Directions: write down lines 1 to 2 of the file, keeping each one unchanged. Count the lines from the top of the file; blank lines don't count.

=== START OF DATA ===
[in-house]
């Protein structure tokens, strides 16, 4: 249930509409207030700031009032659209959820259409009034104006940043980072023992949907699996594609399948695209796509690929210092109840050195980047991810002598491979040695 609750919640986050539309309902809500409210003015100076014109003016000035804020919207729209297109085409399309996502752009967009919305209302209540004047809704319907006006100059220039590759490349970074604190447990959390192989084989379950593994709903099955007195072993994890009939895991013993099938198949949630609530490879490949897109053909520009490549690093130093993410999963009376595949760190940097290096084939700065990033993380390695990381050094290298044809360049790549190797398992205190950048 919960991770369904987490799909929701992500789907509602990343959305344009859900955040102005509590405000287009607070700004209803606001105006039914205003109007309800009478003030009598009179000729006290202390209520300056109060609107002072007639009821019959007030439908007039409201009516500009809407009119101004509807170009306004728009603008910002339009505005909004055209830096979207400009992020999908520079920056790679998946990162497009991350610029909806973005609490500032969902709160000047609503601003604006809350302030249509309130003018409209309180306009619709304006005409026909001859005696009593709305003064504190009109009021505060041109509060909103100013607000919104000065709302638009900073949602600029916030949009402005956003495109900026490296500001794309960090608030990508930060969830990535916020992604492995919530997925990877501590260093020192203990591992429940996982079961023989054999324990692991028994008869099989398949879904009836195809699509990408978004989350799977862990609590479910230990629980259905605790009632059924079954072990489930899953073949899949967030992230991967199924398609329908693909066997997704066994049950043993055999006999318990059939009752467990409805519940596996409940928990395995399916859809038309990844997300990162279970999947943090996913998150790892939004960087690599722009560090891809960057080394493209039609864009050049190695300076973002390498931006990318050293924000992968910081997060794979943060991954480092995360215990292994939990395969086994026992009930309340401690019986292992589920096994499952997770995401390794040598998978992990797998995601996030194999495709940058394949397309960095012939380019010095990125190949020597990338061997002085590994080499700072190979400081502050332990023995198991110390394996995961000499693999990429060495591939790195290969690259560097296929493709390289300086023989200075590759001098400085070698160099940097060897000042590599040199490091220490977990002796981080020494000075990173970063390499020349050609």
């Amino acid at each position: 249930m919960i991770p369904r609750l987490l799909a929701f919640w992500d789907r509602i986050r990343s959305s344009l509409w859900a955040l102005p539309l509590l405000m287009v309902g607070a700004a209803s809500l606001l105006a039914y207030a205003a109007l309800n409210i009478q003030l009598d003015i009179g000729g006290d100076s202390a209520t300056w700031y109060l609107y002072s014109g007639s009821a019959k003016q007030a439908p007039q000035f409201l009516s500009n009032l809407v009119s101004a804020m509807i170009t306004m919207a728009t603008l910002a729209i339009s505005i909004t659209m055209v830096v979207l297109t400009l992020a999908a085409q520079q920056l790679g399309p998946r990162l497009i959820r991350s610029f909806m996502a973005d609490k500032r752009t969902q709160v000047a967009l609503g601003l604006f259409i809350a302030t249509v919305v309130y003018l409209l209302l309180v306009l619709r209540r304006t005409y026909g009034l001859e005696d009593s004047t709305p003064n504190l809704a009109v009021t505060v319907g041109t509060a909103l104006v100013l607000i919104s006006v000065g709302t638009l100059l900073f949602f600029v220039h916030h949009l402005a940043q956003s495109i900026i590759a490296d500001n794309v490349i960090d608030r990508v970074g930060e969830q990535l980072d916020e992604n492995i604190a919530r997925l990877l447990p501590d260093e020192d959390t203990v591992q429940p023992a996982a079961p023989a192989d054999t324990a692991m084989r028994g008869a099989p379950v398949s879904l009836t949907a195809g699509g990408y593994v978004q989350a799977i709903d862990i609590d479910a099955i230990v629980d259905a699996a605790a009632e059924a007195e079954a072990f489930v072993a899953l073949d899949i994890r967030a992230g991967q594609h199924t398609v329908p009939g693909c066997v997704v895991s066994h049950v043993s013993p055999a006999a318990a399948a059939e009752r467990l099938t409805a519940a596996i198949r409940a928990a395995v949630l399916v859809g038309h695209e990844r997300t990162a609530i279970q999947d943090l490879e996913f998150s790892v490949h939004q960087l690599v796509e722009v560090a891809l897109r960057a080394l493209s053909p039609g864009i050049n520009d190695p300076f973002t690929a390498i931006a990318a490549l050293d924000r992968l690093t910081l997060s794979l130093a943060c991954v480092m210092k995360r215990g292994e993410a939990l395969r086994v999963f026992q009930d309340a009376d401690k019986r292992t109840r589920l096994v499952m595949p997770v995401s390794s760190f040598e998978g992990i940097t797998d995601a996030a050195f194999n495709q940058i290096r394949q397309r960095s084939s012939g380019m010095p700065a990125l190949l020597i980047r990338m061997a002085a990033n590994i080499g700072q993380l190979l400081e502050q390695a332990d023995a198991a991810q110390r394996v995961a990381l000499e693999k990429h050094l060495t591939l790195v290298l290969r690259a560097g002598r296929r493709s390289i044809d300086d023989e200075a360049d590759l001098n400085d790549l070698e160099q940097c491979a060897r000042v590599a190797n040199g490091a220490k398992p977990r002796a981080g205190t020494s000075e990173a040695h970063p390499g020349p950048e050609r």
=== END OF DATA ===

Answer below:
[in-house]
């Protein structure tokens, strides 16, 4: 249930509409207030700031009032659209959820259409009034104006940043980072023992949907699996594609399948695209796509690929210092109840050195980047991810002598491979040695 609750919640986050539309309902809500409210003015100076014109003016000035804020919207729209297109085409399309996502752009967009919305209302209540004047809704319907006006100059220039590759490349970074604190447990959390192989084989379950593994709903099955007195072993994890009939895991013993099938198949949630609530490879490949897109053909520009490549690093130093993410999963009376595949760190940097290096084939700065990033993380390695990381050094290298044809360049790549190797398992205190950048 919960991770369904987490799909929701992500789907509602990343959305344009859900955040102005509590405000287009607070700004209803606001105006039914205003109007309800009478003030009598009179000729006290202390209520300056109060609107002072007639009821019959007030439908007039409201009516500009809407009119101004509807170009306004728009603008910002339009505005909004055209830096979207400009992020999908520079920056790679998946990162497009991350610029909806973005609490500032969902709160000047609503601003604006809350302030249509309130003018409209309180306009619709304006005409026909001859005696009593709305003064504190009109009021505060041109509060909103100013607000919104000065709302638009900073949602600029916030949009402005956003495109900026490296500001794309960090608030990508930060969830990535916020992604492995919530997925990877501590260093020192203990591992429940996982079961023989054999324990692991028994008869099989398949879904009836195809699509990408978004989350799977862990609590479910230990629980259905605790009632059924079954072990489930899953073949899949967030992230991967199924398609329908693909066997997704066994049950043993055999006999318990059939009752467990409805519940596996409940928990395995399916859809038309990844997300990162279970999947943090996913998150790892939004960087690599722009560090891809960057080394493209039609864009050049190695300076973002390498931006990318050293924000992968910081997060794979943060991954480092995360215990292994939990395969086994026992009930309340401690019986292992589920096994499952997770995401390794040598998978992990797998995601996030194999495709940058394949397309960095012939380019010095990125190949020597990338061997002085590994080499700072190979400081502050332990023995198991110390394996995961000499693999990429060495591939790195290969690259560097296929493709390289300086023989200075590759001098400085070698160099940097060897000042590599040199490091220490977990002796981080020494000075990173970063390499020349050609």